When 2019 arrived on her calendar, Marilyn Billow was looking forward to the beginning of a new chapter in her life – retirement.

Billow said she never dreamed it would bring breast cancer, too.

But the Southmont woman – still partway through her radiation treatment – said she isn’t letting it slow her down. Faith, family and a core group of cherished friends are helping her fight the disease every step of the way, she said.

“I look at it as a little bump in the retirement road,” Billow, 65, said.

That road took a detour in early April, after her routine mammogram results came back abnormal.

A biopsy that same month confirmed the diagnosis, she said.

Billow said she was saddened by the news but not altogether shocked.

Her mother battled breast cancer when she was in her early 40’s, “so I always knew it was something I had to take seriously,” Billow said, noting that she never missed a mammogram.

“In some ways, I felt lucky that I didn’t have anything happen earlier,” she said.

Billow said she was also relieved at first to find out the disease was caught early enough that only chemotherapy was recommended as her

treatment course.

But soon after, Billow’s oncologist, Dr. Ibrahim Sbeitan ran a prognostic “MammaPrint” test on a surgical sample that suggested there was a higher risk cancer could return somewhere on her body, she said.

Sbeitan’s recommendation – a proactive four course treatment of chemotherapy.

“When I got off the phone, the tears came,” she said. “I know it might sound frivolous ... but to realize I was going to lose my hair, it was hard to accept.”

Chemotherapy reminded Billow that there were things “I simply had no control over,” she said.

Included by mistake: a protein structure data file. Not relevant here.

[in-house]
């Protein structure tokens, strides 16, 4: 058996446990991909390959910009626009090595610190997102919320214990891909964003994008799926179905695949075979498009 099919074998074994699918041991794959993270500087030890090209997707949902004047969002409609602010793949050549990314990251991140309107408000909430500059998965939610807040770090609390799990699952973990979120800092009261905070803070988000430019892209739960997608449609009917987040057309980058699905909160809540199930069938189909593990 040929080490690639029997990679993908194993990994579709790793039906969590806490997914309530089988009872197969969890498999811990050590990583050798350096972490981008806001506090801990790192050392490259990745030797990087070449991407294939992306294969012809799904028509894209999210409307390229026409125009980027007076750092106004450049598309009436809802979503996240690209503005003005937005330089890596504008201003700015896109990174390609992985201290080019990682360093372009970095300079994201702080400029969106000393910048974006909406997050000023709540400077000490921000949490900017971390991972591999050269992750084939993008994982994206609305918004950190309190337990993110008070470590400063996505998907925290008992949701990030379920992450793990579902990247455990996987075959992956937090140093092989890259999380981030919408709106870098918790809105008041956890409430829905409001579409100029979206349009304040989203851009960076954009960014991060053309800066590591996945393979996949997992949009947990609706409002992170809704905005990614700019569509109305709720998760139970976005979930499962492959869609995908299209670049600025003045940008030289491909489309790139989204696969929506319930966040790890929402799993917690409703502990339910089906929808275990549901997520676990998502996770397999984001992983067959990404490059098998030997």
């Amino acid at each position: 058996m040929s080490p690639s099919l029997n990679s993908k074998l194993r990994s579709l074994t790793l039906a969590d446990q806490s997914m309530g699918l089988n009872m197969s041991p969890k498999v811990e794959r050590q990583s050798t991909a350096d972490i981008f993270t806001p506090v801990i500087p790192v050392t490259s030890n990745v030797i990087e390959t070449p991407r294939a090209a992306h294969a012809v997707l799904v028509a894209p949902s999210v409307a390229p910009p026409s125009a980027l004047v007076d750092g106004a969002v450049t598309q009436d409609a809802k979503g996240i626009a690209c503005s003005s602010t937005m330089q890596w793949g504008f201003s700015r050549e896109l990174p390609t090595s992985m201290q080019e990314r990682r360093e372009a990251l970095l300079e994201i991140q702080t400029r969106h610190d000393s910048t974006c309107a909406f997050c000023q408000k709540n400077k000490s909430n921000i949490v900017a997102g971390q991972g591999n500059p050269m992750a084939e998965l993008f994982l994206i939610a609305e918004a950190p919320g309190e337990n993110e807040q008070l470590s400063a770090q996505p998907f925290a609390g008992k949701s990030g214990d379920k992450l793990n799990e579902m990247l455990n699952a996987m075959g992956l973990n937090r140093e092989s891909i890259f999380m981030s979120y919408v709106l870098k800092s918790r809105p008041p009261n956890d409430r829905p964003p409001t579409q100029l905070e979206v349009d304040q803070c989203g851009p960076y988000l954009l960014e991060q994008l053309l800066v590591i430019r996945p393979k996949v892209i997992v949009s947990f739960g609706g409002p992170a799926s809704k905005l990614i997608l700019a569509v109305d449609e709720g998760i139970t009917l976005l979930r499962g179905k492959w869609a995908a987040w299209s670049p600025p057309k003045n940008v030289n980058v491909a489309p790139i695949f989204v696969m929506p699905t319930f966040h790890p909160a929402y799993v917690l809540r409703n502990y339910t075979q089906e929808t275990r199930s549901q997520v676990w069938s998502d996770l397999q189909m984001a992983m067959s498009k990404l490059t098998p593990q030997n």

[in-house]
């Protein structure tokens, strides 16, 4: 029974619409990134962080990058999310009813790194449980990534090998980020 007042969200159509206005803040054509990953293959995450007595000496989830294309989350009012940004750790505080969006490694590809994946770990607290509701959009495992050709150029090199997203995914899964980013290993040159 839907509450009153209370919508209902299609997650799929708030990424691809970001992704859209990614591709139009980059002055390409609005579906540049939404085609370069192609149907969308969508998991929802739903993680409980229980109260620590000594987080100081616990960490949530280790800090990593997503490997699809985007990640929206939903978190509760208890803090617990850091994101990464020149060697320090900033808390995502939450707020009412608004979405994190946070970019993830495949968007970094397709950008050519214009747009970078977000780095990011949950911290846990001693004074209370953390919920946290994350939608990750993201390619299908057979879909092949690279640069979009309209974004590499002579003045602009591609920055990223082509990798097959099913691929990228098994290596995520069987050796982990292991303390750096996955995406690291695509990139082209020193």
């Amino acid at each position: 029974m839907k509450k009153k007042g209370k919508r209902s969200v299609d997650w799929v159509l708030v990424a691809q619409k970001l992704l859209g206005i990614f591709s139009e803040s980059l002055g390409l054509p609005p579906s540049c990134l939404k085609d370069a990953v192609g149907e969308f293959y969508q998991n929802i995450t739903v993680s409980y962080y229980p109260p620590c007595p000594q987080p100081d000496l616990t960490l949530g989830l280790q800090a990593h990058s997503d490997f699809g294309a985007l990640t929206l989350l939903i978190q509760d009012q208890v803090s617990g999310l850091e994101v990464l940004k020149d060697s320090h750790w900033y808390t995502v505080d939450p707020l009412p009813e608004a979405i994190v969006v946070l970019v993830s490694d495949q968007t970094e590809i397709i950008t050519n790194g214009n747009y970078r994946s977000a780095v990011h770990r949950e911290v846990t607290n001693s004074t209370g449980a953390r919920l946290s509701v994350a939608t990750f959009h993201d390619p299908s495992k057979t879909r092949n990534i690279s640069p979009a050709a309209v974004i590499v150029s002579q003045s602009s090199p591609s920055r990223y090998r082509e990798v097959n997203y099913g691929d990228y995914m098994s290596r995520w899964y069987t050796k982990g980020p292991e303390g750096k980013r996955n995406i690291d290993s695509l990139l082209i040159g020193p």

But there was no use dwelling on it – and she didn’t have to go through it alone, Billow said.

She said she’s followed advice her daughter gave her to help get her through rough days.

“She told me to lean into my emotions – allow them to happen, because they are going to happen anyway,” said Billow, who has two children – a daughter in New York and a son in Arizona.

With her family spread out across the country, there have been times she’s leaned on friends, including Barb Korber, of Hollsopple, and Marian “Tini” Korenoski, of Johnstown, for help.

While independent by nature, Billow said she’s learned to embrace their support.

Korenoski, an oncology nurse, was at her door within minutes after she had a bad reaction between her chemo drug and blood pressure medication, she said.

“I texted her about how I was feeling – and suddenly passed out. Within minutes, she got here and called 911,” Billow said.

Korenoski praised Billow, saying she’s faced cancer with an exceptional attitude.

“She’s a fighter – strong physically and emotionally,” Korenoski said. “She’s approached every step with a positive attitude.”

Today, Billow is still keeping a close eye on her calendar.

Her last session is marked in pink on Oct. 23, she said.

And she’s hopeful that calendar will soon be filled with plans for ski trips, Christmas in New York with her daughter or a vacation out west to see her son.

“I’m anxious to get back on the bike trails again, too,” Billow said. “I can already feel my energy coming back. I’m feeling hopeful.”

David Hurst is a reporter for The Tribune-Democrat. He can be reached at (814) 532-5053. Follow him on Twitter @TDDavidHurst and Instagram @TDDavidHurst.

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